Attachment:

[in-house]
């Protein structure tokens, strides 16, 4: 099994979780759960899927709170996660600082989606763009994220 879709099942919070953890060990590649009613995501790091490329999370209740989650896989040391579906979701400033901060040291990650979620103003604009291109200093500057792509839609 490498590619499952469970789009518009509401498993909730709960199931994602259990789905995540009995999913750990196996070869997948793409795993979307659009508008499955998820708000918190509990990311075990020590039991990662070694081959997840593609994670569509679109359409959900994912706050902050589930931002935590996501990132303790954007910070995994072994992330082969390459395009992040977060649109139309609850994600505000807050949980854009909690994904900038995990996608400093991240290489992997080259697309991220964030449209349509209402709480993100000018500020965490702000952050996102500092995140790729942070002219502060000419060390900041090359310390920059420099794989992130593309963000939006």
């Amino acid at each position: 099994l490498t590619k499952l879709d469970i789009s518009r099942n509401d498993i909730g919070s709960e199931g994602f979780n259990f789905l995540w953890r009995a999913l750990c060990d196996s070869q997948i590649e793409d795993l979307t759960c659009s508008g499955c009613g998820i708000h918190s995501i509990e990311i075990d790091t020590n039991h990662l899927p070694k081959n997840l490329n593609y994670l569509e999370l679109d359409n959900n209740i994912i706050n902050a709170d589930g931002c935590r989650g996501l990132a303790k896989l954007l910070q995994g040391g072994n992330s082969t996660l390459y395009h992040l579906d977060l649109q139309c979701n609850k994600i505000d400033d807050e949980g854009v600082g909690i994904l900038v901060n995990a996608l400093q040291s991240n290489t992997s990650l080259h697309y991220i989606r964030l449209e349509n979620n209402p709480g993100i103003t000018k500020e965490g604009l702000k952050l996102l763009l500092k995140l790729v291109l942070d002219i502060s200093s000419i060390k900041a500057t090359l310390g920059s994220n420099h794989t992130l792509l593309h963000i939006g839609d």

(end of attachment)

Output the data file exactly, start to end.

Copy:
[in-house]
């Protein structure tokens, strides 16, 4: 099994979780759960899927709170996660600082989606763009994220 879709099942919070953890060990590649009613995501790091490329999370209740989650896989040391579906979701400033901060040291990650979620103003604009291109200093500057792509839609 490498590619499952469970789009518009509401498993909730709960199931994602259990789905995540009995999913750990196996070869997948793409795993979307659009508008499955998820708000918190509990990311075990020590039991990662070694081959997840593609994670569509679109359409959900994912706050902050589930931002935590996501990132303790954007910070995994072994992330082969390459395009992040977060649109139309609850994600505000807050949980854009909690994904900038995990996608400093991240290489992997080259697309991220964030449209349509209402709480993100000018500020965490702000952050996102500092995140790729942070002219502060000419060390900041090359310390920059420099794989992130593309963000939006």
């Amino acid at each position: 099994l490498t590619k499952l879709d469970i789009s518009r099942n509401d498993i909730g919070s709960e199931g994602f979780n259990f789905l995540w953890r009995a999913l750990c060990d196996s070869q997948i590649e793409d795993l979307t759960c659009s508008g499955c009613g998820i708000h918190s995501i509990e990311i075990d790091t020590n039991h990662l899927p070694k081959n997840l490329n593609y994670l569509e999370l679109d359409n959900n209740i994912i706050n902050a709170d589930g931002c935590r989650g996501l990132a303790k896989l954007l910070q995994g040391g072994n992330s082969t996660l390459y395009h992040l579906d977060l649109q139309c979701n609850k994600i505000d400033d807050e949980g854009v600082g909690i994904l900038v901060n995990a996608l400093q040291s991240n290489t992997s990650l080259h697309y991220i989606r964030l449209e349509n979620n209402p709480g993100i103003t000018k500020e965490g604009l702000k952050l996102l763009l500092k995140l790729v291109l942070d002219i502060s200093s000419i060390k900041a500057t090359l310390g920059s994220n420099h794989t992130l792509l593309h963000i939006g839609d």